Triple R: The Grapevine

This is the copy and headline I’ve written after editing The Grapevine podcast that has been sub-edited by a Triple R talks producer since I started on 11 November 2019.

I also upload and publish each week’s episode on the Triple R website. I’ve included a link to each episode beneath each respective week’s copy, it’s a truly fantastic show and worth a listen!

I have a special place in my heart for The Grapevine, I love that Kulja and Dylan can marry local reporting and local issues with global and international concerns, engaging the community they broadcast to with issues and interest groups they may have never had knowledge of and for promoting a platform of facts and educated debates through the voice of leading experts.

I have learned so much from Kulja and Dylan, and the producers and staff I have worked with at the station. I can only hope that at some stage in my career I will be able to produce content at the level of competence and excellence that the staff and broadcasters at Triple R do every day.

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What happens to the Victorian students who fell behind during remote learning? (16 November 2020)

On this episode of The Grapevine, Kulja and Dylan get on the line with Julie Sonnemann, Acting School Education Program Director at the Grattan Institute to discuss Victoria’s $250 million plan to help students who fell behind catch up on their education, and her piece in The Conversation arguing what is necessary for the plan’s success.

And, how does Australia prosecute war crimes? Rawan Arraf, Principal Lawyer and Director of the Australian Centre for International Justice discusses the instalment of the Office of the Special Investigator within the Department of Home affairs to investigate alleged war crimes perpetrated by Australian special forces in Afghanistan, and his call for a “dedicated and permanent program” to investigate and prosecute Australian war criminals.

Then, best-selling author, polymath, and champion of culture and innovation, Barry Jones chats about his new book ‘What is to be done: Political engagement and saving our planet’. Following up on his influential book ‘When Sleepers, Wake!’, Jones explores the changes to work, class, and climate in a post-truth digital era where conversation is dominated by marketing and the manipulation of ‘facts’ by political figures.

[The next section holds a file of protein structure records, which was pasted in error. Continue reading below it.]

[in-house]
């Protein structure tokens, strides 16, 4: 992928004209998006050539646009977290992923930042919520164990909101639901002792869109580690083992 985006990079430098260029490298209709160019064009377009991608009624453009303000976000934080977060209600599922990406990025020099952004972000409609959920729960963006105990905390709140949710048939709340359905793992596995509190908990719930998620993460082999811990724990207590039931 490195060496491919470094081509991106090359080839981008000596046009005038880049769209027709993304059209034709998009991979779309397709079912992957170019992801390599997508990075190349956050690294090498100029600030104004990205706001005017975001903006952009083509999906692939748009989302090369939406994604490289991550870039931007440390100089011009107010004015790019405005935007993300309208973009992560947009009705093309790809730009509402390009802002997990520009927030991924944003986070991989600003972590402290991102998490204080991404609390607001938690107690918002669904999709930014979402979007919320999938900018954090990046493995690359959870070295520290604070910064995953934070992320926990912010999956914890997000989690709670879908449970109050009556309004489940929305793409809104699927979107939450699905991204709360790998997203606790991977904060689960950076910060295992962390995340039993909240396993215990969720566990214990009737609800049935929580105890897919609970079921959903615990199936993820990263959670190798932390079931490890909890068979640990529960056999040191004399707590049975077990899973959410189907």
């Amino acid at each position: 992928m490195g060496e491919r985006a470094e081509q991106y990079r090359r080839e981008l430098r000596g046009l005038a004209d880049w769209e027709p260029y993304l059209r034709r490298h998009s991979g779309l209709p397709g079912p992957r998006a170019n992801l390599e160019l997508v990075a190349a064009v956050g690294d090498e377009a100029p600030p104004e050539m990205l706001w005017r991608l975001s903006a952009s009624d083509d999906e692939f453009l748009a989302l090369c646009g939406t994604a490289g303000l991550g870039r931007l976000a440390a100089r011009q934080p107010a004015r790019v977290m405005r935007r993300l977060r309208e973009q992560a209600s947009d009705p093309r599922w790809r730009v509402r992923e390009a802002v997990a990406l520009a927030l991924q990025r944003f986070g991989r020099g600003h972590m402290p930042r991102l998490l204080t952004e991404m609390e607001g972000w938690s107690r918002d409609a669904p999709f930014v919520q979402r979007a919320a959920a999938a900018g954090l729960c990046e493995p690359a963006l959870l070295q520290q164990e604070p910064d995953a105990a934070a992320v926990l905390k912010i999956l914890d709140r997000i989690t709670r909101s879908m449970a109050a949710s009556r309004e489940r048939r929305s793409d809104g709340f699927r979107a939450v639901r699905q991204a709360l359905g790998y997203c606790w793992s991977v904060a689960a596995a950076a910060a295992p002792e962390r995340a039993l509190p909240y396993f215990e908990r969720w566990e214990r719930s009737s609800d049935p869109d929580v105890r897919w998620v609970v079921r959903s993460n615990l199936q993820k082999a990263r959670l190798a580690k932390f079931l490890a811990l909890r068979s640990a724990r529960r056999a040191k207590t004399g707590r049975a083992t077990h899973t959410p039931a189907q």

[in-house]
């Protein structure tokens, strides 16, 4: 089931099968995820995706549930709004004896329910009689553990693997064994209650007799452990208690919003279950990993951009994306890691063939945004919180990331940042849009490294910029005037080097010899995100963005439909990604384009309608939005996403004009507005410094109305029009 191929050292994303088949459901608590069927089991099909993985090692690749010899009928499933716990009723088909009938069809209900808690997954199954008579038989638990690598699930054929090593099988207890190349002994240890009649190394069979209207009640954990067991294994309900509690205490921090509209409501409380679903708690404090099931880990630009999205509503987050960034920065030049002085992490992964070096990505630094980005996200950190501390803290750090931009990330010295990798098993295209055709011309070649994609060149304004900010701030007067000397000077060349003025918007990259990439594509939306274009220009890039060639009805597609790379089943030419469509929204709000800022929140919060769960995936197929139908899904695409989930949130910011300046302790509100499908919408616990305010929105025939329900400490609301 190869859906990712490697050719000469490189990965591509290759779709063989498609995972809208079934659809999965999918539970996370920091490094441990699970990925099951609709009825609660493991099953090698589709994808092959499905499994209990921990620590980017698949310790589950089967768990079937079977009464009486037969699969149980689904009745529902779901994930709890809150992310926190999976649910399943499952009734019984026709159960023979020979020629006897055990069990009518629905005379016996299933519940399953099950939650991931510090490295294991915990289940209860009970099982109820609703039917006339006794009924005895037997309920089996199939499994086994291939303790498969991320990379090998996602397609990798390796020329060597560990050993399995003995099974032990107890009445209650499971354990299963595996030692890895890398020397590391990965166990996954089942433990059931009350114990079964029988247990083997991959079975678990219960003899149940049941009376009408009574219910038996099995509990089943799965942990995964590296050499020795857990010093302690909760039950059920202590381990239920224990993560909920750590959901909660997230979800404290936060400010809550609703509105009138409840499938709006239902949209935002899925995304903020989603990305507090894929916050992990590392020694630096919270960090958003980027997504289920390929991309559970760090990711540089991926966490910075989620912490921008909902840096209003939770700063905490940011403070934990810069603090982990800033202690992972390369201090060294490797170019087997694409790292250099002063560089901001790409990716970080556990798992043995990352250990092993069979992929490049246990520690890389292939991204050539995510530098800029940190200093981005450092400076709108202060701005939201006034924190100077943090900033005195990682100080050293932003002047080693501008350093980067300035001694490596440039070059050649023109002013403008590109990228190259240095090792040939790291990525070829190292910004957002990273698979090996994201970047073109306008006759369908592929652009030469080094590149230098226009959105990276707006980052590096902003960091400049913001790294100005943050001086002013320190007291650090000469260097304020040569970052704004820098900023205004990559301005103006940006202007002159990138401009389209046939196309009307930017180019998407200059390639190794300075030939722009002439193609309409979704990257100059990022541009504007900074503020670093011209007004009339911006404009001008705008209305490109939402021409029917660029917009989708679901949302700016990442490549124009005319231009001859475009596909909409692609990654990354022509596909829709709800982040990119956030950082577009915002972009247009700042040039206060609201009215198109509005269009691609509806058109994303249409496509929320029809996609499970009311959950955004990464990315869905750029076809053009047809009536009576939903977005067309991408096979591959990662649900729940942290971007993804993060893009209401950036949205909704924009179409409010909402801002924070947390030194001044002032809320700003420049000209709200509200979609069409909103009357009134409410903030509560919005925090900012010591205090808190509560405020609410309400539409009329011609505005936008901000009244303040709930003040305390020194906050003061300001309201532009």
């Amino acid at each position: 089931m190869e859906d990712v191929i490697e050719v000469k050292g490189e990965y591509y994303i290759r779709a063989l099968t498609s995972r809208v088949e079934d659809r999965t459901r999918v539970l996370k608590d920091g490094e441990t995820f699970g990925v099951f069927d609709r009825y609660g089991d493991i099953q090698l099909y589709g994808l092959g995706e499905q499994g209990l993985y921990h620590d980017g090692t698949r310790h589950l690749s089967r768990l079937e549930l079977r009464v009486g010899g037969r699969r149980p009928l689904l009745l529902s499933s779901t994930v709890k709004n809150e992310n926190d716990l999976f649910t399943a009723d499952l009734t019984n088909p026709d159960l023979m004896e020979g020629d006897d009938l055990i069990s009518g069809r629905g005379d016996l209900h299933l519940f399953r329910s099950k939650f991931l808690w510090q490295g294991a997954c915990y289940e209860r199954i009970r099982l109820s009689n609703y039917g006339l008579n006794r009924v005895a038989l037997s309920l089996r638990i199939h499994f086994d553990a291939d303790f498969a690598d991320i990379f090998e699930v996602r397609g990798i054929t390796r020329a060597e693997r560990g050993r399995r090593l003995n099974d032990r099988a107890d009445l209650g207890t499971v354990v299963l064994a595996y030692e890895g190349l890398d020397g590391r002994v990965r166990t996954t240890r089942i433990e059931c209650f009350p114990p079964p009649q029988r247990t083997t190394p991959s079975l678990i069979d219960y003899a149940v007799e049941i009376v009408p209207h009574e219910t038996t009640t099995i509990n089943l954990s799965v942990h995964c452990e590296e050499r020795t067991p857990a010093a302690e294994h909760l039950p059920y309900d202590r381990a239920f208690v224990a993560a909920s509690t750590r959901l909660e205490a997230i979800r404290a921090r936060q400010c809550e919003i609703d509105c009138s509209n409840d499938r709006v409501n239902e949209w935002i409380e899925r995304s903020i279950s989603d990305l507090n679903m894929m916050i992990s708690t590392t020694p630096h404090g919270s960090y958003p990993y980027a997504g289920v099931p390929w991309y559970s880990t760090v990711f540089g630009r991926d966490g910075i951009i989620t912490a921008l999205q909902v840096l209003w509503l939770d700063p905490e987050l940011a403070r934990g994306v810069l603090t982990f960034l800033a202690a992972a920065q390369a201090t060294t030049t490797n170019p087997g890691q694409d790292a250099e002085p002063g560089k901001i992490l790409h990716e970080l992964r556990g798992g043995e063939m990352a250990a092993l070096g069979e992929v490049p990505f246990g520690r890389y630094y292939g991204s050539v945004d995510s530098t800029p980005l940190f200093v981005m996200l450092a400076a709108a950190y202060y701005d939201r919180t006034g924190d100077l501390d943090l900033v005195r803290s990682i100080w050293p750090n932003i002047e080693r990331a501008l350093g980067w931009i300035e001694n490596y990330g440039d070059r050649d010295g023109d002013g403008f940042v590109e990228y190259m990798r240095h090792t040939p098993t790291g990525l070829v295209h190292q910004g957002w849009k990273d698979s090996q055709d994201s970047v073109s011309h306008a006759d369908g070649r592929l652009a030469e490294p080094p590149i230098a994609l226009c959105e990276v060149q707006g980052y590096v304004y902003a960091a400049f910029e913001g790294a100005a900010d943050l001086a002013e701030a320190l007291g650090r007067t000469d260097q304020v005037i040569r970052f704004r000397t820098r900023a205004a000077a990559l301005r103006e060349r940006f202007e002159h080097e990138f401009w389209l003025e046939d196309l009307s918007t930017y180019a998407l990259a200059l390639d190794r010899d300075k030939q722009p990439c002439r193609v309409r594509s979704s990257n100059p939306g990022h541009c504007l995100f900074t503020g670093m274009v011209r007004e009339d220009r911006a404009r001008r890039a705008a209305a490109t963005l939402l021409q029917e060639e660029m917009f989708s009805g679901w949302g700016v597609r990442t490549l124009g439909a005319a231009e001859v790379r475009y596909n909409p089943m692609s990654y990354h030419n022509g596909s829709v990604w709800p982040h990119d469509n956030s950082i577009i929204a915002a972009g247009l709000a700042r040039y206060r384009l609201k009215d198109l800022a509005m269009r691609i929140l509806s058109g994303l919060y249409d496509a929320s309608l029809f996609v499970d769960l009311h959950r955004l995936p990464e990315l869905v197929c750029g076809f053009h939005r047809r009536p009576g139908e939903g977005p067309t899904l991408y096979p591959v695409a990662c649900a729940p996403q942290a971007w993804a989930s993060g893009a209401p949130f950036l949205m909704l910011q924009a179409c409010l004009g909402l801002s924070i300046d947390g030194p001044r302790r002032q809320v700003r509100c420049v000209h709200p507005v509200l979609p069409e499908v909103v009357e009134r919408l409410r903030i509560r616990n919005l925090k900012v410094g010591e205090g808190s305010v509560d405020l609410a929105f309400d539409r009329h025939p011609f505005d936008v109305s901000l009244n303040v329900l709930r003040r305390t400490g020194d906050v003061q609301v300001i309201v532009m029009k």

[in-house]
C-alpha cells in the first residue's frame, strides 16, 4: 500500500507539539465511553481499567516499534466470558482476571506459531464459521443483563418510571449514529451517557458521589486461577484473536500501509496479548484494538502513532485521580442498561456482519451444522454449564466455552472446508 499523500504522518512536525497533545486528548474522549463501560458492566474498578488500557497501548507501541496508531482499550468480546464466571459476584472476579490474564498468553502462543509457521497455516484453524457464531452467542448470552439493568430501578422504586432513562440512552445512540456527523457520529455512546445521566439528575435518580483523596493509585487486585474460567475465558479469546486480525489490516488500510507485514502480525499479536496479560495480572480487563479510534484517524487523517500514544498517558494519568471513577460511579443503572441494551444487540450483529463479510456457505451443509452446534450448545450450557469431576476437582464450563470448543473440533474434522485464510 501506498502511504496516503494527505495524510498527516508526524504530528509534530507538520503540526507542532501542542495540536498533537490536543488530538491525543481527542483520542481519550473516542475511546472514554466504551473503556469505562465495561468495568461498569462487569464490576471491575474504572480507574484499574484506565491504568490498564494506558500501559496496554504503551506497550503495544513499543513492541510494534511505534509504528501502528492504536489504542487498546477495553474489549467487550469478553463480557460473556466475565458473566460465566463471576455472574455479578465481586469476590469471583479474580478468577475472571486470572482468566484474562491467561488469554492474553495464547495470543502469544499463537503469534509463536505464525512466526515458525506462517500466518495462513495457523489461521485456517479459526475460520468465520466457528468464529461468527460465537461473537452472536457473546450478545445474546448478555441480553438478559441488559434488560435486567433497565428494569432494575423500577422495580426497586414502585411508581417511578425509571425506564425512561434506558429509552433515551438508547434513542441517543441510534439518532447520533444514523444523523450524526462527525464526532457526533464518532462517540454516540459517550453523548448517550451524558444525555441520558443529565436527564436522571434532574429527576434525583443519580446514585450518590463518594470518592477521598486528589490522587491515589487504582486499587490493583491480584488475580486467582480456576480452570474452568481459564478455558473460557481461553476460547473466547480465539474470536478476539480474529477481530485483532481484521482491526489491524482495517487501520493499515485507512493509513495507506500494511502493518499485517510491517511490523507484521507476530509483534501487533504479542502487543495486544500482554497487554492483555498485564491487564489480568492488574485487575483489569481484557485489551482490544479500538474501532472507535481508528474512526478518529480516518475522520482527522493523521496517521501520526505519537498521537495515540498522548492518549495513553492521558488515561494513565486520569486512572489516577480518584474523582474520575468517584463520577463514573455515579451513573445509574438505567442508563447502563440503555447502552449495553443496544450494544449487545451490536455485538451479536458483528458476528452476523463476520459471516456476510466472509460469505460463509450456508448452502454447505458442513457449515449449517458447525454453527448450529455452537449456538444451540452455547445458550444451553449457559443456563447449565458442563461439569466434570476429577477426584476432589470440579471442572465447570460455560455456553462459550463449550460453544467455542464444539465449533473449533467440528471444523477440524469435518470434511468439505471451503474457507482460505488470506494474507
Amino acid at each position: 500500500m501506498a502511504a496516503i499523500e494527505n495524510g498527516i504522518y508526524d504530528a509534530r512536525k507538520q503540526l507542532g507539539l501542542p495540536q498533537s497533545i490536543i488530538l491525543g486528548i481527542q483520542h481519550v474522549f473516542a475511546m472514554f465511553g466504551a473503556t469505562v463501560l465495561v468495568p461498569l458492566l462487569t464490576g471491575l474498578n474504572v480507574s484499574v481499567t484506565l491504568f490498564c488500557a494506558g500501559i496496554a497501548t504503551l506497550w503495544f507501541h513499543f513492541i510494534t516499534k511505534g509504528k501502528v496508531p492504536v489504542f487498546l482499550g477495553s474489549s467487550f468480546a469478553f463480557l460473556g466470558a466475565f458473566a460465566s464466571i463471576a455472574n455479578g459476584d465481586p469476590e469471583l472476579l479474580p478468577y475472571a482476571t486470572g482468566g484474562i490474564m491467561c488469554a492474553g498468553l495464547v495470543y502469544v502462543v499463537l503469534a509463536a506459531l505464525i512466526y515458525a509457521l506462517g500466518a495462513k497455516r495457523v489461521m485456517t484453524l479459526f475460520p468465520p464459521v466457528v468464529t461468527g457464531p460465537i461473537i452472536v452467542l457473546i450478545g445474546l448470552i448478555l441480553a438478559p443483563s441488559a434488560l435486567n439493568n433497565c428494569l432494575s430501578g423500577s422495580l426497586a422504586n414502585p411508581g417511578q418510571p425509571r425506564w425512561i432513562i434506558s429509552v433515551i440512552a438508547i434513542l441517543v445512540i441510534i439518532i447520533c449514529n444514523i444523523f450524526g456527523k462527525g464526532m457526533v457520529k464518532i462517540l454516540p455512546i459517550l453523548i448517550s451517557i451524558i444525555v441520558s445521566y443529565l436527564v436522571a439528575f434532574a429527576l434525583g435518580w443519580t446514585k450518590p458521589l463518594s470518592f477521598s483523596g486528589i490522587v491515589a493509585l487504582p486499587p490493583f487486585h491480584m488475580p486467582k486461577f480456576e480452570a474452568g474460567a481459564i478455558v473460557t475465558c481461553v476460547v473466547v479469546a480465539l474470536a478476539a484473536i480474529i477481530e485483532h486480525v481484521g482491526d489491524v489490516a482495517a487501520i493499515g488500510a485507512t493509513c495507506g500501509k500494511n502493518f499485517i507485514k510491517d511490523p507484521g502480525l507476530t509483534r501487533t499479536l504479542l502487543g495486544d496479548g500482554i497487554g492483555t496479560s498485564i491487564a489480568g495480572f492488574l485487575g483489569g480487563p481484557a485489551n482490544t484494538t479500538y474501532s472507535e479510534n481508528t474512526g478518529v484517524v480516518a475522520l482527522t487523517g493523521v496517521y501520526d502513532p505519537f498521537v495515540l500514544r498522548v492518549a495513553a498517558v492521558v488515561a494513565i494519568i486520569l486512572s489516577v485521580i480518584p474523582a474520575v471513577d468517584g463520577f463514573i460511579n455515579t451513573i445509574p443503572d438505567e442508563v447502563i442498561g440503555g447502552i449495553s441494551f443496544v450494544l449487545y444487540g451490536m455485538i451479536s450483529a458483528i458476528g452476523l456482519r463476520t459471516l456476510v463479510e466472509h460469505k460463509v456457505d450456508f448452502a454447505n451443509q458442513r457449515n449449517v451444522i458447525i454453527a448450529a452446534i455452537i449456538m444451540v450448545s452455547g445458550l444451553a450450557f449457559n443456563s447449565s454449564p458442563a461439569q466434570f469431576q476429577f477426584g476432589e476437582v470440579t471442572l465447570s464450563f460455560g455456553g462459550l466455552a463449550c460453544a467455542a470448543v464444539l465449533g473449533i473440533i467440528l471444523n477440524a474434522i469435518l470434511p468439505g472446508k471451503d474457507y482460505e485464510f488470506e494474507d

Episode Link HERE.

The role of religion in Bachar Houli’s life and career, making sense of the US election and the impact of nuclear weapons testing in Australia and the Pacific. (9 November 2020)

On this episode of The Grapevine, Dylan gets on the line with three-time Richmond Premiership player Bachar Houli to discuss his new memoir ‘Bachar Houli: Faith, Football and Family’ co-written with broadcaster and writer Waleed Aly. Houli is most known for his strong adherence to Muslim values and has used his position to become the AFL’s leading voice for inclusion and tolerance.

As World leaders send their congratulations to President Elect Joe Biden, Amber Jamieson, Buzzfeed reporter based in the US gives a much anticipated update on the controversy surrounding the divisive US election, and what the general feeling is on the street.

And will humanity ever escape the threat of mutually assured destruction? Dimity Hawkins, Co-Founder and current board member of the International Campaign to Abolish Nuclear Weapons (ICAN) calls in to discuss her article in The Conversation, ‘315 Nuclear bombs and on-going suffering, the shameful history of nuclear testing in Australia and the Pacific’, and the ongoing effort to disarm the world’s nuclear arsenal.

Episode Link HERE.

Where do Australia’s loyalties lie in the future as the US loses its influence in the Pacific Region? (2 November 2020)
On this episode of The Grapevine, what does Australia’s growing economic ties with Asia mean for the US alliance? Dylan and Kulja get on the line with US writer and journalist Patrick Lawrence to discuss Australia’s future in Pacific region that he explores in his essay for Australian Foreign Affairs ‘Goodbye America – the remaking of Asia’.